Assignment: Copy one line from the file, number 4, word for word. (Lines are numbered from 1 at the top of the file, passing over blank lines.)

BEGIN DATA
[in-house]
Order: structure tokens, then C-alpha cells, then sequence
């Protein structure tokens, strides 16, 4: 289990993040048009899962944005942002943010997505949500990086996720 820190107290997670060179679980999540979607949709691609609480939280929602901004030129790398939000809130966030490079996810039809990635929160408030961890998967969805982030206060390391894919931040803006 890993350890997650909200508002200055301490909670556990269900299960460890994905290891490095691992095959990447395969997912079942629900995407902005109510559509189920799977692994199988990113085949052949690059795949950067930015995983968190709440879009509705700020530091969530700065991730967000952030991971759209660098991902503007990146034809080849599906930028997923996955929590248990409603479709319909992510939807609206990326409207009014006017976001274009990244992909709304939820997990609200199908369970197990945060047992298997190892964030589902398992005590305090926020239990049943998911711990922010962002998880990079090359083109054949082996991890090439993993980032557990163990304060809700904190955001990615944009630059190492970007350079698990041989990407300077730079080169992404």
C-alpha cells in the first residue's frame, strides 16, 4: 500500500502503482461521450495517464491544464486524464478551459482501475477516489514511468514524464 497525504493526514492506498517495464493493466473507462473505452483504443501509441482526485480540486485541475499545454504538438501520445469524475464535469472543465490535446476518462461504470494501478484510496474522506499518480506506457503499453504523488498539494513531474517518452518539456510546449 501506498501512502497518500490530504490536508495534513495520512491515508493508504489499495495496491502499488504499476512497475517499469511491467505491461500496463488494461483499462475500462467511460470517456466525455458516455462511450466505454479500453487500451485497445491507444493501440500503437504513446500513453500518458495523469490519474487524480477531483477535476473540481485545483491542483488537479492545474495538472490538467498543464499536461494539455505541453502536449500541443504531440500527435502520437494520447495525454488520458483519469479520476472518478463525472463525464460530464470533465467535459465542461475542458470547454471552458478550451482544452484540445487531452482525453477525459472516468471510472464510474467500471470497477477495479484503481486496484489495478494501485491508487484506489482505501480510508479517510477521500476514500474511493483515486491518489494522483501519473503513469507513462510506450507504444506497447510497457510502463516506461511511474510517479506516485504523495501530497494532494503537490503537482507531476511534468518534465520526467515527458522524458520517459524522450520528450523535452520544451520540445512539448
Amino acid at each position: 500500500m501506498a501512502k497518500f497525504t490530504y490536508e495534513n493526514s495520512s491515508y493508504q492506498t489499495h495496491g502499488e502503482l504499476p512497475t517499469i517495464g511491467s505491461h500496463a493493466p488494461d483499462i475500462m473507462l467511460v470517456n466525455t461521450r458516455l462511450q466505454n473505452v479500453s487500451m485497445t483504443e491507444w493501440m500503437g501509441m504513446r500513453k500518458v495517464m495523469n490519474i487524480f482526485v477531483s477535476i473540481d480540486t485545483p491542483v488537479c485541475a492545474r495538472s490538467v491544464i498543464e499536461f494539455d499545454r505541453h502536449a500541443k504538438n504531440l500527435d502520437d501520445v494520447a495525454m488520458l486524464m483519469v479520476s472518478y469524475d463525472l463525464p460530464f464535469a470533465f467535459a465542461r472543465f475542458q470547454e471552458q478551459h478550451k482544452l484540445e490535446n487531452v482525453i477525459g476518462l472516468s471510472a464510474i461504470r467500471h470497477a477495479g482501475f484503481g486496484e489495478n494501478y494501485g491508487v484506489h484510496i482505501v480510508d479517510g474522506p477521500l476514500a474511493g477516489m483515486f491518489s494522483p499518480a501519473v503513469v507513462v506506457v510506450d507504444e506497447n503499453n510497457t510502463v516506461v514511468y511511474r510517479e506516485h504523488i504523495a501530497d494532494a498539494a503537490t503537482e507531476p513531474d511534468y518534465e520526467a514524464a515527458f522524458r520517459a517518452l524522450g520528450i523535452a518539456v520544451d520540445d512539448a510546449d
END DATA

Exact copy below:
C-alpha cells in the first residue's frame, strides 16, 4: 500500500502503482461521450495517464491544464486524464478551459482501475477516489514511468514524464 497525504493526514492506498517495464493493466473507462473505452483504443501509441482526485480540486485541475499545454504538438501520445469524475464535469472543465490535446476518462461504470494501478484510496474522506499518480506506457503499453504523488498539494513531474517518452518539456510546449 501506498501512502497518500490530504490536508495534513495520512491515508493508504489499495495496491502499488504499476512497475517499469511491467505491461500496463488494461483499462475500462467511460470517456466525455458516455462511450466505454479500453487500451485497445491507444493501440500503437504513446500513453500518458495523469490519474487524480477531483477535476473540481485545483491542483488537479492545474495538472490538467498543464499536461494539455505541453502536449500541443504531440500527435502520437494520447495525454488520458483519469479520476472518478463525472463525464460530464470533465467535459465542461475542458470547454471552458478550451482544452484540445487531452482525453477525459472516468471510472464510474467500471470497477477495479484503481486496484489495478494501485491508487484506489482505501480510508479517510477521500476514500474511493483515486491518489494522483501519473503513469507513462510506450507504444506497447510497457510502463516506461511511474510517479506516485504523495501530497494532494503537490503537482507531476511534468518534465520526467515527458522524458520517459524522450520528450523535452520544451520540445512539448